Older single women represent the changing face of homelessness; experiencing homelessness for the first time later in life,” the report said. “Most have limited financial resources and assets meaning they are unable to hold their place in a housing market which is becoming increasingly unaffordable.
Croakey reported on concerns about the impact on disadvantaged communities in south-west Sydney of NSW Health plans to outsource The HUB Community Health Centre, in Miller.
And public health leader Siobhan Harpur wrote powerfully about the need for commitment, conviction and innovation to transform the population’s health in Tasmania – which currently has some of the highest levels of intergenerational poverty and food and income insecurity.
State governments are being encouraged to open up the delivery of health and education services to the private sector under recommendations of the Harper Review, which will be put before state and territory treasurers at their next meeting, Sky News reported.
But responding to the idea on Croakey, four health experts warned that the government should hasten slowly, or not at all, in boosting competition in healthcare. Jennifer Doggett, a Croakey moderator and Fellow at the Centre for Policy Development, wrote:
There are some areas of health care in which attempts to increase competition would clearly be misguided. In many areas of Australia, primarily rural and remote communities, there is effectively no competition for the provision of many forms of health care. When communities struggle to get one GP, psychologist or physiotherapist to work in their local area, arguments about the need for more competition from politicians in Canberra are unlikely to be well received.
Mental health overhaul
The media turned its focus to mental health this past fortnight, with the ABC running a host of programs on the issue as part of its “Mental As” week and Federal Health Minister Sussan Ley announcing that the Government would release long-awaited plans to overhaul mental health by the end of the year.
Writing on Croakey, Professor Tim Carey, Director of the Centre for Remote Health, welcomed the news, but said it was conceptual reform rather than structural reform that was needed, and a shift from ‘patient-centred’ care – which too often still sees the clinician making decisions about and for the patient – to a system focused on the perspective of the patient.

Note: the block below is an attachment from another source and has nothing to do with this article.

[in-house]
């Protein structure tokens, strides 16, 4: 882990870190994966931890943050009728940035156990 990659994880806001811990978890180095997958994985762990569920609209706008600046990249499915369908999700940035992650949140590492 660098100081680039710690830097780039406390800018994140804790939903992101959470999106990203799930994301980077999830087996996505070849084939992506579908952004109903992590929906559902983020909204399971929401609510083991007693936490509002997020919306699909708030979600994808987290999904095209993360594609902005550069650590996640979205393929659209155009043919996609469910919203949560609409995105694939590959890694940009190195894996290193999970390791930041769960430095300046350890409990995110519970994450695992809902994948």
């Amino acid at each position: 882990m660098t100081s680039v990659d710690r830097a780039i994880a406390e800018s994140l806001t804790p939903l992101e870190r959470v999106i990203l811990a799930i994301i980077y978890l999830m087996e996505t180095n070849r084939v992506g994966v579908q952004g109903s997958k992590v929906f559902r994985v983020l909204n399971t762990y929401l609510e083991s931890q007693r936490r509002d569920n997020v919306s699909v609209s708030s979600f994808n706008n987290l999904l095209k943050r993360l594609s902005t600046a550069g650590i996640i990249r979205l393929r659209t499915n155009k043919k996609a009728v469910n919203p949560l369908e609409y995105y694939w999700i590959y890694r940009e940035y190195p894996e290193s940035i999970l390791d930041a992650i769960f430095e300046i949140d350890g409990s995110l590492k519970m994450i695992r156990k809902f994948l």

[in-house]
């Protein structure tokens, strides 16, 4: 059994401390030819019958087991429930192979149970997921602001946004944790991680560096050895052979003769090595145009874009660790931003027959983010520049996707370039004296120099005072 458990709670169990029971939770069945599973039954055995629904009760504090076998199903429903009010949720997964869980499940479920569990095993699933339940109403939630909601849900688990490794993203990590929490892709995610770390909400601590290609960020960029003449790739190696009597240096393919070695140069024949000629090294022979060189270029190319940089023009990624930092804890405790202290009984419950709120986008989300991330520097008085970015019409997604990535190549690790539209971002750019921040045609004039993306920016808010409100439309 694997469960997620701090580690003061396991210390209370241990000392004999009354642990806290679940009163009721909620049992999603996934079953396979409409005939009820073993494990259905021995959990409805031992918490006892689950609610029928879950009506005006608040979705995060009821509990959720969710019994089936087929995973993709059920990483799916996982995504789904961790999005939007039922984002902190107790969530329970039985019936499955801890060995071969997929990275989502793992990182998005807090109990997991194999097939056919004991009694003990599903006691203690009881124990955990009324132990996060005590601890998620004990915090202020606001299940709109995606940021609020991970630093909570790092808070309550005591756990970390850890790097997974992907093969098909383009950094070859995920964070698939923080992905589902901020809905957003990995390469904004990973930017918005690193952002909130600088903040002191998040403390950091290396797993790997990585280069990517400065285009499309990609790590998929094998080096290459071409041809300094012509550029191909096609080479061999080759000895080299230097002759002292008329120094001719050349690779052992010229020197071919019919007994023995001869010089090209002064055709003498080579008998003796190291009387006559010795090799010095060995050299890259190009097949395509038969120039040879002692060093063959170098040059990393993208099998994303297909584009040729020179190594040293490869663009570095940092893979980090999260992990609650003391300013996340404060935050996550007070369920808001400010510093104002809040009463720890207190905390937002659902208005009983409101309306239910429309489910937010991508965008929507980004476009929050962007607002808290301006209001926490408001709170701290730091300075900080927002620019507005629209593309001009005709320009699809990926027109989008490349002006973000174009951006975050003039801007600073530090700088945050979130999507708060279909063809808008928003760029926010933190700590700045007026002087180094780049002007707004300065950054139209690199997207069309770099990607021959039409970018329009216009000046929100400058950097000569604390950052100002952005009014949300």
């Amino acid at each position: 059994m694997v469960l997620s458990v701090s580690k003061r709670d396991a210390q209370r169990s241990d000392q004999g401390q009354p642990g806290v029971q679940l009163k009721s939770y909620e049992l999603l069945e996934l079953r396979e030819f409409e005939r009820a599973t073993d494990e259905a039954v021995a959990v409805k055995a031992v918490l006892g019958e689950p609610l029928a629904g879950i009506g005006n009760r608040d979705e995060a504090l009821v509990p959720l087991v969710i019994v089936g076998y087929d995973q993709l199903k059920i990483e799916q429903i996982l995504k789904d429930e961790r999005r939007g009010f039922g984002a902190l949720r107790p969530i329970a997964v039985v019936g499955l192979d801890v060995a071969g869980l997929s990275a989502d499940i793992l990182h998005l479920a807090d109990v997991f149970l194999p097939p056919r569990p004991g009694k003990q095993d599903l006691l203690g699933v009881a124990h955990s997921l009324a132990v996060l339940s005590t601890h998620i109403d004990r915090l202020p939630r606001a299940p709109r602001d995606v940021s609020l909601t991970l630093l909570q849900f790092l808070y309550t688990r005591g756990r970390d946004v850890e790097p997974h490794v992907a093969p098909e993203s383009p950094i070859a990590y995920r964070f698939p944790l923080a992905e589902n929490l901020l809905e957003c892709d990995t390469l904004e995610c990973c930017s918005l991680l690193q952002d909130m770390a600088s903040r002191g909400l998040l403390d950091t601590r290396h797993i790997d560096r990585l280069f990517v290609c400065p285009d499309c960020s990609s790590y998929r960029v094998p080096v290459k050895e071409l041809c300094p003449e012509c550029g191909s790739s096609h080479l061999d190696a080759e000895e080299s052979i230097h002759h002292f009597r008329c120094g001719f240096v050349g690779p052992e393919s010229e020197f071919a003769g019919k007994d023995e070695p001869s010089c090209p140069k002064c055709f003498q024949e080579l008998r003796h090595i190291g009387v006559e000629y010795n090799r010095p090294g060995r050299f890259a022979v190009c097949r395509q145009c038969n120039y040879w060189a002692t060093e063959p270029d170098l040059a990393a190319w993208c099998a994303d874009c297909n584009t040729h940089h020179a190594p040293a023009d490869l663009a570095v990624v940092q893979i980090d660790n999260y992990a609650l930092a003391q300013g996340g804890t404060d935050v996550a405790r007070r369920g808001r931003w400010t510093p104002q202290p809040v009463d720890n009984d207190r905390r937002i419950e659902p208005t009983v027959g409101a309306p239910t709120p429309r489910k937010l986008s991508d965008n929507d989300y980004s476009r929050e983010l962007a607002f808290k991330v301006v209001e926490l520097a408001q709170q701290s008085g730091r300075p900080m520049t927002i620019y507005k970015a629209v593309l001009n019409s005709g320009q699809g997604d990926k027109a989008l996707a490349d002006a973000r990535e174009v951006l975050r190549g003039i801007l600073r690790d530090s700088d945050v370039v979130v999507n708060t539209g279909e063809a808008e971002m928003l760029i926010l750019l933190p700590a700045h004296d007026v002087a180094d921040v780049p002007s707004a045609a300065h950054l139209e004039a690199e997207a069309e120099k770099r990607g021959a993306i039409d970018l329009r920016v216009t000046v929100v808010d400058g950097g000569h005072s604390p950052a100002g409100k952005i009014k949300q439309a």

Labor leader Bill Shorten also announced a new mental health plan to reduce suicide rates by 50 per cent over the next decade, with a focus on broadening responsibility for suicide prevention by better engaging the community, including businesses and unions.
Meanwhile, two senior advisers to the Australian government on mental health, speaking on Q & A, said addressing skyrocketing rates of suicide among Indigenous Australians would require governments to trust Aboriginal and Torres Strait Islander people to take control of mental health support and suicide prevention. Professor Pat Dudgeon, chair of the National Aboriginal and Torres Strait Islander Leadership in Mental Health group and Professor Ian Hickie, co-director of the University of Sydney’s Brain and Mind Centre, suggested attempts to improve mental health rates in Indigenous communities had failed for not being Indigenous-led.
Their comments came as research by Mental Health Australia revealed that only 18 per cent of Australians regularly seek support when stressed or feeling down, and a US study showed that little face-to-face social contact almost doubled the risk of someone having depression two years later.
In a move that flies in the face of the push for prevention of ill health rather than cure, medical newspaper Australian Doctor reported (registration required) that a new “hangover clinic” would be launched in Australia next month to send doctors to people’s homes to administer IV fluids and medications to treat hangovers, at a cost of about $120 per visit.